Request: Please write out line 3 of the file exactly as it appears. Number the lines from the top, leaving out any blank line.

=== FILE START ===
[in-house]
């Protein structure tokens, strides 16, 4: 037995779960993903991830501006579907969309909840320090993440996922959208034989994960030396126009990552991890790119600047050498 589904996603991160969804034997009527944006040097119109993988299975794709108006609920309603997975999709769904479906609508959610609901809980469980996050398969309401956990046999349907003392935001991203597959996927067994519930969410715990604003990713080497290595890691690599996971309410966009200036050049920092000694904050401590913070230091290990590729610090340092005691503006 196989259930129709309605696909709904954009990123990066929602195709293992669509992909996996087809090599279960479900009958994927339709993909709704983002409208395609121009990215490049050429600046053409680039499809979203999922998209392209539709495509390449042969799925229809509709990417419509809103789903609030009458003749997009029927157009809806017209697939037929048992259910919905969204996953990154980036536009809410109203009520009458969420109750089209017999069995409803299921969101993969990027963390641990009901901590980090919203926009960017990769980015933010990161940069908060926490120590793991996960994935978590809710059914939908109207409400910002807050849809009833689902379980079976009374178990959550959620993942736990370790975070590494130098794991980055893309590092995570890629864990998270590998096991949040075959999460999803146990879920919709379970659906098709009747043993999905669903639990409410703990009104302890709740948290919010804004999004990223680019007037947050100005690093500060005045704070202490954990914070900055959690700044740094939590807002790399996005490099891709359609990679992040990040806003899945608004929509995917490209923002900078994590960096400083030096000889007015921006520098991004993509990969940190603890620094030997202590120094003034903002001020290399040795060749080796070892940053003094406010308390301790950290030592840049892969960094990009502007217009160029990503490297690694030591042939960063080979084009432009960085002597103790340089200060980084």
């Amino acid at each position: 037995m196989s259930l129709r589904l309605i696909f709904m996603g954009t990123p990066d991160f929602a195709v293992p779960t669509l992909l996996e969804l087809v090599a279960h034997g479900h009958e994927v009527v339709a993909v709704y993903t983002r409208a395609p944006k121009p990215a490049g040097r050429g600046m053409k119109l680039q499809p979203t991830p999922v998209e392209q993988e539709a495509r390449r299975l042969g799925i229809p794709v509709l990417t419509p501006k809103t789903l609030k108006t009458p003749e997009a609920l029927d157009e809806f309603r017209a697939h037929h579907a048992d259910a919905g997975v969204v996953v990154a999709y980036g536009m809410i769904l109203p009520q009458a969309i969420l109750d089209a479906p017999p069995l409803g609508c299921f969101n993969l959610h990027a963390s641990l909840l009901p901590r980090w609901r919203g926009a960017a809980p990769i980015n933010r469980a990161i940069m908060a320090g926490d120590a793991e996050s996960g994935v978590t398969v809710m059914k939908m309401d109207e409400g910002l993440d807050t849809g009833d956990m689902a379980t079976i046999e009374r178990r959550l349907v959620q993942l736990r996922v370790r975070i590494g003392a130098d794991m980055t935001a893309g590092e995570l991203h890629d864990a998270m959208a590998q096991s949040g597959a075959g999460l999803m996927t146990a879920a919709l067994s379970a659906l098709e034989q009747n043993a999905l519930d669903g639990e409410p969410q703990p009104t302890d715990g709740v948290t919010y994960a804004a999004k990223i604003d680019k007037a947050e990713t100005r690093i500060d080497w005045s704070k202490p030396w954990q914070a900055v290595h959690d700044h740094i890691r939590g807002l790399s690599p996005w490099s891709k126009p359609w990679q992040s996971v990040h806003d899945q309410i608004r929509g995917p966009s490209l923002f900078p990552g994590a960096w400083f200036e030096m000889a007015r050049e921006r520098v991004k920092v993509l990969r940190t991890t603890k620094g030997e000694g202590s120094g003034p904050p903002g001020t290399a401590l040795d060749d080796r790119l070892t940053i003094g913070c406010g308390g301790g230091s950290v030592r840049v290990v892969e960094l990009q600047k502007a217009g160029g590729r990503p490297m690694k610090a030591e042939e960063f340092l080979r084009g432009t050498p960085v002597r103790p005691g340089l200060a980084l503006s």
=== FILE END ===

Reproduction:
């Amino acid at each position: 037995m196989s259930l129709r589904l309605i696909f709904m996603g954009t990123p990066d991160f929602a195709v293992p779960t669509l992909l996996e969804l087809v090599a279960h034997g479900h009958e994927v009527v339709a993909v709704y993903t983002r409208a395609p944006k121009p990215a490049g040097r050429g600046m053409k119109l680039q499809p979203t991830p999922v998209e392209q993988e539709a495509r390449r299975l042969g799925i229809p794709v509709l990417t419509p501006k809103t789903l609030k108006t009458p003749e997009a609920l029927d157009e809806f309603r017209a697939h037929h579907a048992d259910a919905g997975v969204v996953v990154a999709y980036g536009m809410i769904l109203p009520q009458a969309i969420l109750d089209a479906p017999p069995l409803g609508c299921f969101n993969l959610h990027a963390s641990l909840l009901p901590r980090w609901r919203g926009a960017a809980p990769i980015n933010r469980a990161i940069m908060a320090g926490d120590a793991e996050s996960g994935v978590t398969v809710m059914k939908m309401d109207e409400g910002l993440d807050t849809g009833d956990m689902a379980t079976i046999e009374r178990r959550l349907v959620q993942l736990r996922v370790r975070i590494g003392a130098d794991m980055t935001a893309g590092e995570l991203h890629d864990a998270m959208a590998q096991s949040g597959a075959g999460l999803m996927t146990a879920a919709l067994s379970a659906l098709e034989q009747n043993a999905l519930d669903g639990e409410p969410q703990p009104t302890d715990g709740v948290t919010y994960a804004a999004k990223i604003d680019k007037a947050e990713t100005r690093i500060d080497w005045s704070k202490p030396w954990q914070a900055v290595h959690d700044h740094i890691r939590g807002l790399s690599p996005w490099s891709k126009p359609w990679q992040s996971v990040h806003d899945q309410i608004r929509g995917p966009s490209l923002f900078p990552g994590a960096w400083f200036e030096m000889a007015r050049e921006r520098v991004k920092v993509l990969r940190t991890t603890k620094g030997e000694g202590s120094g003034p904050p903002g001020t290399a401590l040795d060749d080796r790119l070892t940053i003094g913070c406010g308390g301790g230091s950290v030592r840049v290990v892969e960094l990009q600047k502007a217009g160029g590729r990503p490297m690694k610090a030591e042939e960063f340092l080979r084009g432009t050498p960085v002597r103790p005691g340089l200060a980084l503006s």